Today we’d like to introduce you to Kat McDonough.
Kat, we’d love to hear your story and how you got to where you are today both personally and as an artist.
I was the oddball kid of five siblings. The creative child, joyfully making little replicas of characters from my favorite books and replaying their stories for hours. Every great memory I have from childhood involves making something, going to make something, being shown how to make something, or being at the beach.
Fast forward to my late twenties; I decided I needed a formal art education. Majoring in illustration, linked my love of narrative work with the craft of art-making. School offered training and guidance, but the skill building was up to me. I felt like such a late bloomer. I was ten years older than most of my classmates but miles behind them in skills. But Otis gave me exactly what I put into it. And I put my heart and soul into learning and have never stopped.
My art journey continues to be ever-changing. I’m not one to stick with a certain style or medium. Illustration was my major, but being a maker is my true passion. I still feel the magic in making art from random stuff. Turning a piece of string into a scarf, cardboard into a book, or a block of 2″ x 4″ into a fine art piece, that’s what I look forward to every time I enter my studio. I say I have many muses and they are all clamoring for attention. I wish I had two life times to try it all. I’m envious of artists who have a distinct style. Who can put focused effort into a specific subject or medium. I want to carve wood one day, finger paint the next. Intellectually I know it’s a better business model to have that kind focus, but it makes me miserable. I didn’t take this path to be unhappy.
While I have many styles, I have been able to corral my work into three main categories, illustrations under Kat McD. ART, a coastal décor style I call “A Little Beachy” and the rest of my work I group under No Napping Studio.
We’d love to hear more about your art. What do you do and why and what do you hope others will take away from your work?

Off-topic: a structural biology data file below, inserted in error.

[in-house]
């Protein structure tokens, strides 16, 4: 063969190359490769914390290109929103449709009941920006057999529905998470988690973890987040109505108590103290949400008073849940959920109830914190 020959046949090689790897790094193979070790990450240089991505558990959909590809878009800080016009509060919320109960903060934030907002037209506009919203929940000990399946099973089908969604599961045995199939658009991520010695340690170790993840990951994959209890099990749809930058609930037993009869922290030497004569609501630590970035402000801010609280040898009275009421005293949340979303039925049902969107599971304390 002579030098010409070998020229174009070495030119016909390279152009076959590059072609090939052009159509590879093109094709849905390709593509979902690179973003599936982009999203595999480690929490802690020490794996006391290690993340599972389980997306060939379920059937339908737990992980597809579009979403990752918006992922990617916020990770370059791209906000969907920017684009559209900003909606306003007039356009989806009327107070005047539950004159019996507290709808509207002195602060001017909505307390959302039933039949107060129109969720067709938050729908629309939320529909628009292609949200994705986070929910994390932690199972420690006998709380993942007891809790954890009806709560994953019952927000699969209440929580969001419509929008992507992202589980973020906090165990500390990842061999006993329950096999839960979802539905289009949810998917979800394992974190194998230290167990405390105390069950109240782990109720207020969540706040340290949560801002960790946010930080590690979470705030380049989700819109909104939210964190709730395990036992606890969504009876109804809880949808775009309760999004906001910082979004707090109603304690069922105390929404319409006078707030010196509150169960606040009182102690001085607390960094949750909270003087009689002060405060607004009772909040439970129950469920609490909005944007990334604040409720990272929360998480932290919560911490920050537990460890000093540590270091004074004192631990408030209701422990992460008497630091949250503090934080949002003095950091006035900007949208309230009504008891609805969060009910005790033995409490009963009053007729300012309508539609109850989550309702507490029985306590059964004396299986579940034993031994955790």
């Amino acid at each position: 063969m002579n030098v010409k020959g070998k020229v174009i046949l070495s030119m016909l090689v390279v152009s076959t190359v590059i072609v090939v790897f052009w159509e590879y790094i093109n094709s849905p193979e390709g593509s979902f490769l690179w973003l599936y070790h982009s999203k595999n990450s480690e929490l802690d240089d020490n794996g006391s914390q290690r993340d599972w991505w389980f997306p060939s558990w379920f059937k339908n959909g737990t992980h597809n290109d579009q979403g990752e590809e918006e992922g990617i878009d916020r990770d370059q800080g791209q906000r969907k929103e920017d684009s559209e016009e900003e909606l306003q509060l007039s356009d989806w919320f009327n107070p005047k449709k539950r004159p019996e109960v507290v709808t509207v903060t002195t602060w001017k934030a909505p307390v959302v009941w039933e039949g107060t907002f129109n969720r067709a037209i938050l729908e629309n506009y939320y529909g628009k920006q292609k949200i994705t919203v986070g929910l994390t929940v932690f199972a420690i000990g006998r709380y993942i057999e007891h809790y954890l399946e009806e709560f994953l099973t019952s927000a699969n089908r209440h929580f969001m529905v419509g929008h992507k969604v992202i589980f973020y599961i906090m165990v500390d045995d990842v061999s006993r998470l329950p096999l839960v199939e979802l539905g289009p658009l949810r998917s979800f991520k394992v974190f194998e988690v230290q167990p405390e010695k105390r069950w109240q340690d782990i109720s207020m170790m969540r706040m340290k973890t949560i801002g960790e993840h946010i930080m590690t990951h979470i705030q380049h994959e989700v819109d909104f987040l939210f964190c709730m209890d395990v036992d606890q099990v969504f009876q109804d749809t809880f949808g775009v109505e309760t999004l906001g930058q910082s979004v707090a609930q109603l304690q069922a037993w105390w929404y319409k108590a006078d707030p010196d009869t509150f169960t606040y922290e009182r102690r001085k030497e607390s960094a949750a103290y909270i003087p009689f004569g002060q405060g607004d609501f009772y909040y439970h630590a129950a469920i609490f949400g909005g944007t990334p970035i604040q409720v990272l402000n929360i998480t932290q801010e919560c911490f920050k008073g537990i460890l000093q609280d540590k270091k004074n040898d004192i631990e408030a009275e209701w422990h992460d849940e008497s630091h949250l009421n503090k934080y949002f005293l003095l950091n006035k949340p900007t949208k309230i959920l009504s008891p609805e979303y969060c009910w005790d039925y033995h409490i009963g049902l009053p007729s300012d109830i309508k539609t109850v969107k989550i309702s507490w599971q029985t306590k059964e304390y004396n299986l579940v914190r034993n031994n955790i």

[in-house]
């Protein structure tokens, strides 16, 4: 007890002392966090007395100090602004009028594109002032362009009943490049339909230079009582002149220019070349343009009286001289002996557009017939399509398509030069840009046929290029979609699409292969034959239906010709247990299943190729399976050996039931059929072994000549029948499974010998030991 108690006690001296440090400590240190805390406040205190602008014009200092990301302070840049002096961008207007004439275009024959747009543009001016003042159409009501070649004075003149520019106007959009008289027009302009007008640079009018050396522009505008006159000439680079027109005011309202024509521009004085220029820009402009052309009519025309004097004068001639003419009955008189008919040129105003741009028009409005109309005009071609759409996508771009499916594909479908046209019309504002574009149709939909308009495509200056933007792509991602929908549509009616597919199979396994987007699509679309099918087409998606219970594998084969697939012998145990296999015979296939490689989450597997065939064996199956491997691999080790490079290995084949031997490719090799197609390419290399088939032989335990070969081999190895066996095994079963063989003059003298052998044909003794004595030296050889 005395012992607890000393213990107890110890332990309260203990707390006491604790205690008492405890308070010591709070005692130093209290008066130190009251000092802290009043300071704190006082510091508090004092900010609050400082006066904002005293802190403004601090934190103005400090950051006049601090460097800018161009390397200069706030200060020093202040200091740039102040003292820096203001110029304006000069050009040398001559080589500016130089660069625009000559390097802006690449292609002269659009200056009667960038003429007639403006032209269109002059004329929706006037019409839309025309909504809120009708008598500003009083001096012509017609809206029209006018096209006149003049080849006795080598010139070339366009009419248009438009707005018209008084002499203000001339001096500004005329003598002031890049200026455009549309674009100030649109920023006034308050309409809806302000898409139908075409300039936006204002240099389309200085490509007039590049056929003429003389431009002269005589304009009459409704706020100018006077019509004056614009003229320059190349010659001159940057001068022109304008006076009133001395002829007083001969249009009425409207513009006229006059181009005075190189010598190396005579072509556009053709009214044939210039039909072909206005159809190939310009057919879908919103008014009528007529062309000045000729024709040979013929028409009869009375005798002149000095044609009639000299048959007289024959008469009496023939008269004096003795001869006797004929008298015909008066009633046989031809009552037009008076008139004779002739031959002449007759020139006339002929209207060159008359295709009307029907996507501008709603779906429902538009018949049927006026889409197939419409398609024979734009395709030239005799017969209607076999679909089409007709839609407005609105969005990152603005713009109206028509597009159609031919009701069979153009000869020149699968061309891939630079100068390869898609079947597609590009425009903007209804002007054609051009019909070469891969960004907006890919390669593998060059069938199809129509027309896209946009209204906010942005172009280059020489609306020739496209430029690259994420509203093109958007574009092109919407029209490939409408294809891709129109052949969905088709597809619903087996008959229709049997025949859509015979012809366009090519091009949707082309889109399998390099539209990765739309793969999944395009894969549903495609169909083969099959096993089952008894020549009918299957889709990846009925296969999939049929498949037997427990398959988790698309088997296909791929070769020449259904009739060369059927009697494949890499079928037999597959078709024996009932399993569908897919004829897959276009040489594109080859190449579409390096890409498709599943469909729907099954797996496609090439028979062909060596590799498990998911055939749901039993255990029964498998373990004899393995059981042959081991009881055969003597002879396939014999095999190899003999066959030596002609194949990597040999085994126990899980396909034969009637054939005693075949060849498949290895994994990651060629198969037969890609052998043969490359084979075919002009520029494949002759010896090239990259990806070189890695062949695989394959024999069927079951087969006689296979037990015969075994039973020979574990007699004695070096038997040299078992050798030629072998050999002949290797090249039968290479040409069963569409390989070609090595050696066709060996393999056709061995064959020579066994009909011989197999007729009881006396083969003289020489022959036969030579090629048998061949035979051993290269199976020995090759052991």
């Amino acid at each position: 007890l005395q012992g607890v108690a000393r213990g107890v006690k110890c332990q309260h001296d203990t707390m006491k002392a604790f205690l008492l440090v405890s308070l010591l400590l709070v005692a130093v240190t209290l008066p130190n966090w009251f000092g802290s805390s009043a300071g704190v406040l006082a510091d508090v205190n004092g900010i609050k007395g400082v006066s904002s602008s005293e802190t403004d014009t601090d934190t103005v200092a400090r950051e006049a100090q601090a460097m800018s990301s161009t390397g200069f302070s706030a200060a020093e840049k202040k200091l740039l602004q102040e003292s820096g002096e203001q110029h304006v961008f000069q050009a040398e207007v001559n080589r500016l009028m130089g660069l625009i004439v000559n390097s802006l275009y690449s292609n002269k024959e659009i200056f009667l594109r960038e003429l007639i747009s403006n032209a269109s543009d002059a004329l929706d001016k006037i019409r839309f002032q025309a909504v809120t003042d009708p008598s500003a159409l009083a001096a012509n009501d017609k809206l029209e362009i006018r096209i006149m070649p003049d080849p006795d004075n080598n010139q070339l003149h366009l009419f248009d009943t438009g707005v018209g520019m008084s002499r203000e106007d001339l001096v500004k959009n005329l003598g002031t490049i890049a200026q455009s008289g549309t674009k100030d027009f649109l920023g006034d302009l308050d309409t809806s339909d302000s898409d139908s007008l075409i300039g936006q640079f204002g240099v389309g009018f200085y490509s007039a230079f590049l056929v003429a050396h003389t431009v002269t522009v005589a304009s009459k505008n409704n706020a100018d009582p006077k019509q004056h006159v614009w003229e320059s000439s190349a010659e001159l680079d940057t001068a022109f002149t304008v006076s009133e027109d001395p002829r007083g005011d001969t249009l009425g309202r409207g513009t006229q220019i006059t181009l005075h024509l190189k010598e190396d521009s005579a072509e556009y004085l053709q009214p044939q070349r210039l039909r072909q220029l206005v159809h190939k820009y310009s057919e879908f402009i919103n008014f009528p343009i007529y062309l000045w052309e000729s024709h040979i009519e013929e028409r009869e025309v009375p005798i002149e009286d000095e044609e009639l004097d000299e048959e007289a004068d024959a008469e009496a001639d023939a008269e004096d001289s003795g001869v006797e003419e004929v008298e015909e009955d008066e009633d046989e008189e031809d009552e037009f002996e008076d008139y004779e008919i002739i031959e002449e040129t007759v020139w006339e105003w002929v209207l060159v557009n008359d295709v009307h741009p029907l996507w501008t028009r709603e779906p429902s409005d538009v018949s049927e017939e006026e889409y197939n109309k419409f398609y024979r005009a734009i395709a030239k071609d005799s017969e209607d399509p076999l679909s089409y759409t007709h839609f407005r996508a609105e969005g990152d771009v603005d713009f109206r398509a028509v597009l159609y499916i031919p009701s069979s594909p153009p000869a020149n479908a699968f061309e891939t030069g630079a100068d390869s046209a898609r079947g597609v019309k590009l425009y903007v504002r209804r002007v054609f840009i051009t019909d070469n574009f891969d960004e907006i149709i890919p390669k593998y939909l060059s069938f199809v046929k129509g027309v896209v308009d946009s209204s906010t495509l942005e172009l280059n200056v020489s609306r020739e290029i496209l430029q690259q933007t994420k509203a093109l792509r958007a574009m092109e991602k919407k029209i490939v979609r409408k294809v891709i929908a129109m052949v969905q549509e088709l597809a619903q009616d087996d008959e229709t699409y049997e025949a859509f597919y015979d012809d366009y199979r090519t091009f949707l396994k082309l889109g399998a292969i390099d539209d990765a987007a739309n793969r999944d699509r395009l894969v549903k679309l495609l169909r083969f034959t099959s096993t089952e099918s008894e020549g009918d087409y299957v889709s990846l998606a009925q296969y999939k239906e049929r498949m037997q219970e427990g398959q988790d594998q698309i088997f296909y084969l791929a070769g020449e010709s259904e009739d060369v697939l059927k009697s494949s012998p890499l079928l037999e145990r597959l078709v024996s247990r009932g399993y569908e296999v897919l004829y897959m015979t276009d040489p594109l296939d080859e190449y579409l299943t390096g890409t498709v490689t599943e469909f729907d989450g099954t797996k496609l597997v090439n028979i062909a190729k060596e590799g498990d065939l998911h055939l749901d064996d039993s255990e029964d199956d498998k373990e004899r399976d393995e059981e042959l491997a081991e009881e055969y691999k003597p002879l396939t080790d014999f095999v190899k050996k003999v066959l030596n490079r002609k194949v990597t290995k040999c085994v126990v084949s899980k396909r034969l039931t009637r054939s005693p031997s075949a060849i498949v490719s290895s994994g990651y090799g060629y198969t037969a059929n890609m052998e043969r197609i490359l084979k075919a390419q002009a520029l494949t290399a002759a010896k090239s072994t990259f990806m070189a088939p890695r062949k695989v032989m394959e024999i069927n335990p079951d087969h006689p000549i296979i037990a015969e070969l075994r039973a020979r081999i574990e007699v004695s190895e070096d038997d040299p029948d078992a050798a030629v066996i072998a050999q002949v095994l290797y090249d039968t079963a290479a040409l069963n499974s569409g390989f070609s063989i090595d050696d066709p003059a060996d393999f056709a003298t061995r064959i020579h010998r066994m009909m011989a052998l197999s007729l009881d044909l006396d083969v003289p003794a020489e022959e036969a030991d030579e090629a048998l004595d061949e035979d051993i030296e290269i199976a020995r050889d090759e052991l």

I’m never as successful creating work if I think of how it will be received as I am when I’m trying to please myself in making it. If I am able to put on wood, or paper or canvas what I was inspired to record, then it’s a success to me. I’m always delighted to attend fairs or gallery shows where I can see people’s reactions to my work or discuss it. When people “get” what I hoped I was setting out to do, then it’s a success too. If they buy it and it gets a life outside of my studio, even better.
I’m obsessed with painting barn owls on pieces of 2 x 4’s. Oddly enough there is an Owl Fair in Ventura CA every April. For the last two years, I’ve attended. It’s a great opportunity to meet potential buyers and other artists who dig painting owls. Once a customer told me my owls all looked like portraits to him. Each with an individual personality. That made me very happy.
During the summer I run an art camp. I’m the only camper. One year I picked paper mâché, and last year was polymer clay. I’m usually a little less busy in the summer, and it gives me a chance to delve into a new medium. I research and list all the “classes” I’d like to take. Then gather materials and go for it. This year I’ve chosen linoleum and wood carving.
I belong to an art group called 818Creates. This past year we posted pieces monthly under the hashtag #818CreatesQuotableArt. We shared the invitation to view our virtual art show on the first of each month. Having a deadline ensured we’d be creating new work and be more consistent posting on social media. At the end of the year, we each had 12 new pieces of art. Some of us used the assignment to experiment like I do with my summer camp. I used it to create a new group of consistent work for my illustration site. I decided I’d make 12 covers for middle-grade novels using characters I’d created. I became so enamored with the characters I wanted to read about them, but to read about them, I have to write about them. So I’ve started on that journey — another muse tugging at my sleeve.
How can artists connect with other artists?
I would absolutely find your tribe. I belong to a critique group, which is essential for getting educated feedback on my work. Also, I belong to an art group, 818 Creates. We formed it to help keep each other inspired and do group shows. It’s a lot easier to approach a gallery or space as a group than all by yourself. Another great way to find other artists is to attend art show openings in your area, join professional groups that meet regularly. I am a member of SCBWI where I’ve met lots of illustrators and writers who’ve profoundly affected my work. In Los Angeles, there are so many ways to connect, Draw in public. People will flock to you. Take the first step into an existing organization or create your own group. Take classes or teach one. You can learn so much from other artists. And you can champion and support them.
Do you have any events or exhibitions coming up? Where would one go to see more of your work? How can people support you and your artwork?
I run two shops on Etsy.
My website with illustrations of my shops is http://www.katmcdart.com.
I can also be found on Instagram at katmcd_art.
If you are in or around Ventura, I attend the Los Olivas Adobe Owl Festival every April.
- Website: http://www.katmcdart.com
- Email: firstname.lastname@example.org
- Instagram: https://www.instagram.com/alittlebeachyart/?hl=en or https://www.instagram.com/katmcd_art/?hl=en
- Twitter: https://twitter.com/katmcdART
- Other: https://www.etsy.com/shop/nonappingstudio